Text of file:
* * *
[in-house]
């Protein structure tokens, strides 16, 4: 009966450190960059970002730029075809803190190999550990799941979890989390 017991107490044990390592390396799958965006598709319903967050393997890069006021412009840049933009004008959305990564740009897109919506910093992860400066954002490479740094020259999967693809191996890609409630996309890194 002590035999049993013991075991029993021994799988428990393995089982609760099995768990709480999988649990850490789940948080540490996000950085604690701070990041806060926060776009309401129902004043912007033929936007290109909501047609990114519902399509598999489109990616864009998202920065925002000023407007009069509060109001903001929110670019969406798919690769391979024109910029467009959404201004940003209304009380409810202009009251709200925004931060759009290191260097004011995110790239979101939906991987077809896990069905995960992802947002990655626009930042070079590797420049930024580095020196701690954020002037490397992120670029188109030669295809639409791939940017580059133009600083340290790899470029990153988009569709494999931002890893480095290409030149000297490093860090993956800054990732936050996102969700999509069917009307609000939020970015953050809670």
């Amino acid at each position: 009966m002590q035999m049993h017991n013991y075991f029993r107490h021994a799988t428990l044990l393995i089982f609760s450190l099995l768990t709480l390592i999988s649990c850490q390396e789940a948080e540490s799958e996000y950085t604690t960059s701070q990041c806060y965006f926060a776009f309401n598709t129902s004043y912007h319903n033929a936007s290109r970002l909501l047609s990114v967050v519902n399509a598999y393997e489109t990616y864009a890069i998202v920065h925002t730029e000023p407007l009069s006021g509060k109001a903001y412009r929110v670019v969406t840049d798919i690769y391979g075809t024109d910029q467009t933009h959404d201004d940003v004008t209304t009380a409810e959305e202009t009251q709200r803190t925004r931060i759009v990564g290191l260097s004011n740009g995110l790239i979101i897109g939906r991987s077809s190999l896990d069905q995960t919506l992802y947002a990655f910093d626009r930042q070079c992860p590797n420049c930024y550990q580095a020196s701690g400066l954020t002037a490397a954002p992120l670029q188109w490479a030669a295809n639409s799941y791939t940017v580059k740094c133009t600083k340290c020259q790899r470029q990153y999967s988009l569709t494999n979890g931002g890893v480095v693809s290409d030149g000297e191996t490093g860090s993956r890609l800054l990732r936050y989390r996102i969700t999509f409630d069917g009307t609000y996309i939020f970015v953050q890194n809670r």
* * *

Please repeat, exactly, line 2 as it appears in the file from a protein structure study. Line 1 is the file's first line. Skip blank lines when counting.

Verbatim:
């Protein structure tokens, strides 16, 4: 009966450190960059970002730029075809803190190999550990799941979890989390 017991107490044990390592390396799958965006598709319903967050393997890069006021412009840049933009004008959305990564740009897109919506910093992860400066954002490479740094020259999967693809191996890609409630996309890194 002590035999049993013991075991029993021994799988428990393995089982609760099995768990709480999988649990850490789940948080540490996000950085604690701070990041806060926060776009309401129902004043912007033929936007290109909501047609990114519902399509598999489109990616864009998202920065925002000023407007009069509060109001903001929110670019969406798919690769391979024109910029467009959404201004940003209304009380409810202009009251709200925004931060759009290191260097004011995110790239979101939906991987077809896990069905995960992802947002990655626009930042070079590797420049930024580095020196701690954020002037490397992120670029188109030669295809639409791939940017580059133009600083340290790899470029990153988009569709494999931002890893480095290409030149000297490093860090993956800054990732936050996102969700999509069917009307609000939020970015953050809670």